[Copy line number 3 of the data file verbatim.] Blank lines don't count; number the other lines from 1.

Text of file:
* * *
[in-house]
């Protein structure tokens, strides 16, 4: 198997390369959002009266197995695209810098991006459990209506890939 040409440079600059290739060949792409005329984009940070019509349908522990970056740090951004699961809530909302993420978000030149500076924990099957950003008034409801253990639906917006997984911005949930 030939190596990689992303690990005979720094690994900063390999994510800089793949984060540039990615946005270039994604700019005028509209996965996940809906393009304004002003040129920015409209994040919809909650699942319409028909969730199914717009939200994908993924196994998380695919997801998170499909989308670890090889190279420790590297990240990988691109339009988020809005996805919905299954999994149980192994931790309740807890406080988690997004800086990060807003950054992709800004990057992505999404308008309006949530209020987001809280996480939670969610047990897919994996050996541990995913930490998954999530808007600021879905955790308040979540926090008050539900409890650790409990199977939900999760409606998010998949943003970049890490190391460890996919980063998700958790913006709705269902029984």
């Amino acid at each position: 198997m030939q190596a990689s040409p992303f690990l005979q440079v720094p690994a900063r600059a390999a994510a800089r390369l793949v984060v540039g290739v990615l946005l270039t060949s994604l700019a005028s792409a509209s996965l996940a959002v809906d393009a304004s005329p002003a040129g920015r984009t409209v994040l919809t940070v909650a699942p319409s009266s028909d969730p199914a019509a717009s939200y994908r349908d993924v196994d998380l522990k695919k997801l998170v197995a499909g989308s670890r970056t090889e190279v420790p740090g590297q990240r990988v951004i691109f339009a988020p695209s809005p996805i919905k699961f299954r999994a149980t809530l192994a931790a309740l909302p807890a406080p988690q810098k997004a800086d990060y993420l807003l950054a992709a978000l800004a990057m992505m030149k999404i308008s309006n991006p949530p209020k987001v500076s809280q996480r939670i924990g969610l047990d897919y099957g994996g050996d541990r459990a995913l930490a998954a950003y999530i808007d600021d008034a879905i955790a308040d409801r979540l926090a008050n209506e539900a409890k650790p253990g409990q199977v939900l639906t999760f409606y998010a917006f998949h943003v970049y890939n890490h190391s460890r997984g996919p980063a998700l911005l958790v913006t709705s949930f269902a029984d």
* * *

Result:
């Amino acid at each position: 198997m030939q190596a990689s040409p992303f690990l005979q440079v720094p690994a900063r600059a390999a994510a800089r390369l793949v984060v540039g290739v990615l946005l270039t060949s994604l700019a005028s792409a509209s996965l996940a959002v809906d393009a304004s005329p002003a040129g920015r984009t409209v994040l919809t940070v909650a699942p319409s009266s028909d969730p199914a019509a717009s939200y994908r349908d993924v196994d998380l522990k695919k997801l998170v197995a499909g989308s670890r970056t090889e190279v420790p740090g590297q990240r990988v951004i691109f339009a988020p695209s809005p996805i919905k699961f299954r999994a149980t809530l192994a931790a309740l909302p807890a406080p988690q810098k997004a800086d990060y993420l807003l950054a992709a978000l800004a990057m992505m030149k999404i308008s309006n991006p949530p209020k987001v500076s809280q996480r939670i924990g969610l047990d897919y099957g994996g050996d541990r459990a995913l930490a998954a950003y999530i808007d600021d008034a879905i955790a308040d409801r979540l926090a008050n209506e539900a409890k650790p253990g409990q199977v939900l639906t999760f409606y998010a917006f998949h943003v970049y890939n890490h190391s460890r997984g996919p980063a998700l911005l958790v913006t709705s949930f269902a029984d």